For a long time this was also reflected in the design of the bikes, which abided by the classic form-follows-function principle: for the German engineer, safety is traditionally more important than beauty. Riese has now hired four young designers “with excellent technical understanding”. This suggests that he himself has identified a certain need for correction in terms of aesthetics.

 

E-bikes to replace the car


The pedelec boom makes him very happy, not only as a businessman but also as a bicycle fanatic and environmental activist. “E-bikes,” he lectures, “are not a replacement for bicycles powered solely by muscle power, but rather a replacement for the car.” The father of three children aged between one and eight still owns a Volkswagen camper van, but like his wife Heike he covers most of the distance travelled during the week by bike.

 

And the Riese family has a fair few of them – with and without electric drive, but always with full suspension. His business partner Heiko also likes to chauffeur his offspring to kindergarten on a cargo bike, but also uses a Tesla Model X for business trips: they are all electric mobility fanatics, through and through.

 

“We want to develop a mobility concept for urban needs where the E-Bike plays a central role and the car is largely superfluous,” says Riese, putting his vision into words. He would like to give his bikes more powerful motors and see the limit on pedalling assistance of up to 25 kilometres per hour abolished.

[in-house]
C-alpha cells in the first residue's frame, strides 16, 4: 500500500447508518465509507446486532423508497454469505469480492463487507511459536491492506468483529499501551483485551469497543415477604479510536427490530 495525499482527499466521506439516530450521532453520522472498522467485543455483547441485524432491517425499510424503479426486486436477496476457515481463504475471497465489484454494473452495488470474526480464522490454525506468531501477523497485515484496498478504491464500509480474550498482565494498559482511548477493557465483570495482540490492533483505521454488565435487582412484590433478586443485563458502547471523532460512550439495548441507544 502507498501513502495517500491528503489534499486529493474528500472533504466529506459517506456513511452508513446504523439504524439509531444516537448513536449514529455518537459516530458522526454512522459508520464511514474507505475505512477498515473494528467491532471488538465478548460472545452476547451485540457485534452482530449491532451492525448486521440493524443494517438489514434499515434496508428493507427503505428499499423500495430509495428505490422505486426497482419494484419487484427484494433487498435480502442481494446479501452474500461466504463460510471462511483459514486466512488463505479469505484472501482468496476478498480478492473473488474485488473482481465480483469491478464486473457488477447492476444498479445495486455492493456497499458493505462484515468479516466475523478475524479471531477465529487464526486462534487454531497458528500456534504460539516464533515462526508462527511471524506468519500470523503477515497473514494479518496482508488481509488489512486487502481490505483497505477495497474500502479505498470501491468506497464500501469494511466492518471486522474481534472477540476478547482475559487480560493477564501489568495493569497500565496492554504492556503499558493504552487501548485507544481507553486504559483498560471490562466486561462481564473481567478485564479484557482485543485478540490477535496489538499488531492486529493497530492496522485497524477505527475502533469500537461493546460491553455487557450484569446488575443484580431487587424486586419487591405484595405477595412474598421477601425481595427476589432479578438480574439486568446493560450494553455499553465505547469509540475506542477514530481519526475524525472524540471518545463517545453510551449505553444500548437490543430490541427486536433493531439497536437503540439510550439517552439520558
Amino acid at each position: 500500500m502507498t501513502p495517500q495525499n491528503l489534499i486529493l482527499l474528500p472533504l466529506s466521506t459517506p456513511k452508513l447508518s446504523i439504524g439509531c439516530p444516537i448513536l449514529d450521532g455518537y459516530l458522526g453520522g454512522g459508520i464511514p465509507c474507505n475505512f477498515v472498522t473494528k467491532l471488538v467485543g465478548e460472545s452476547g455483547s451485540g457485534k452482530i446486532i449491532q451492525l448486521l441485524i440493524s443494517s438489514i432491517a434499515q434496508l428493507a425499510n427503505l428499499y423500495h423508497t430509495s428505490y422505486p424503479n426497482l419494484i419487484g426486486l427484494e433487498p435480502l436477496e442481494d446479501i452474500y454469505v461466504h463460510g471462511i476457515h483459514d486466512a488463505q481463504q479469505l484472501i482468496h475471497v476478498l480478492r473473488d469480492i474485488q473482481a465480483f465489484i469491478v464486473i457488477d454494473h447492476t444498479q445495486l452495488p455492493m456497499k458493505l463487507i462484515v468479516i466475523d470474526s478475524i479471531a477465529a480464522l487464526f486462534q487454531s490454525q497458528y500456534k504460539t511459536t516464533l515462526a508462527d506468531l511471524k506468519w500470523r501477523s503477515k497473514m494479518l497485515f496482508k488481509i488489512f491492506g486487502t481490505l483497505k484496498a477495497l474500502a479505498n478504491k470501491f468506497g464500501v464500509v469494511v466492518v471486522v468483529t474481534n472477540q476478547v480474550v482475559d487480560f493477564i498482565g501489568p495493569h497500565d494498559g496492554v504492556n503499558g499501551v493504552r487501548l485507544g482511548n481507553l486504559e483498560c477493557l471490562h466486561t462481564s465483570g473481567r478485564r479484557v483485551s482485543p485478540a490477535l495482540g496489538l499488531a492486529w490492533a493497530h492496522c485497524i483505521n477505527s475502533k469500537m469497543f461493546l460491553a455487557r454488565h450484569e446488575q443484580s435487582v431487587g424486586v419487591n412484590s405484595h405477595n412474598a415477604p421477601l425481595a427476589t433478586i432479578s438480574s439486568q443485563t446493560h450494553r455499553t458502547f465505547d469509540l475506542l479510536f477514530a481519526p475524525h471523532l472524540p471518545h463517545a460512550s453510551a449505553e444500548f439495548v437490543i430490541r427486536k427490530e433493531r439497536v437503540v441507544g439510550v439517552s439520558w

The fact that, under EU law, the faster S-pedelecs mustn’t use cycle paths, can only be ridden with a driving licence and are not allowed to pull a trailer, irritates him no end. “The potential of technology to reduce car traffic is not being exploited and cyclists are being unnecessarily pushed into illegality.” Barely anyone comprehends the strict rules. He regards the call from some politicians for compulsory insurance for slower E-Bikes with the same scorn: “Utter madness.”

 

He would much rather talk about his latest ideas, about proper weather protection for cyclists, electric saddle heating or heated handlebar grips – only a creative genius could come up with ideas like that.

 

Author: Franz W. Rother
Date: 10.01.2019